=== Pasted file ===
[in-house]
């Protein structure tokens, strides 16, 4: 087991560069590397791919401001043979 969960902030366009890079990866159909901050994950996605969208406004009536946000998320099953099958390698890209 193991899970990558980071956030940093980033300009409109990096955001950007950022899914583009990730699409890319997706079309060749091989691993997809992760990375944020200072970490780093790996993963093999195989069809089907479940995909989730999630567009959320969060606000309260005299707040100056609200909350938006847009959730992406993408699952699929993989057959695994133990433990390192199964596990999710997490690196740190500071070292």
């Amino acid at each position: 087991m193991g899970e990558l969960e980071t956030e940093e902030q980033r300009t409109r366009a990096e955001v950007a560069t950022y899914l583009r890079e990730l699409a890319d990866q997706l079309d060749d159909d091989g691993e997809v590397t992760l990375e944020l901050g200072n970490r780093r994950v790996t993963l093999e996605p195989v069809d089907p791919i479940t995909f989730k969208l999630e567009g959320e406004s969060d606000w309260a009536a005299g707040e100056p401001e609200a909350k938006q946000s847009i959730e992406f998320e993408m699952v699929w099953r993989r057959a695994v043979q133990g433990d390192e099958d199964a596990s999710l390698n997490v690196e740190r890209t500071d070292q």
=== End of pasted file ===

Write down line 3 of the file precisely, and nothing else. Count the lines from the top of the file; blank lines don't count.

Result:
């Amino acid at each position: 087991m193991g899970e990558l969960e980071t956030e940093e902030q980033r300009t409109r366009a990096e955001v950007a560069t950022y899914l583009r890079e990730l699409a890319d990866q997706l079309d060749d159909d091989g691993e997809v590397t992760l990375e944020l901050g200072n970490r780093r994950v790996t993963l093999e996605p195989v069809d089907p791919i479940t995909f989730k969208l999630e567009g959320e406004s969060d606000w309260a009536a005299g707040e100056p401001e609200a909350k938006q946000s847009i959730e992406f998320e993408m699952v699929w099953r993989r057959a695994v043979q133990g433990d390192e099958d199964a596990s999710l390698n997490v690196e740190r890209t500071d070292q």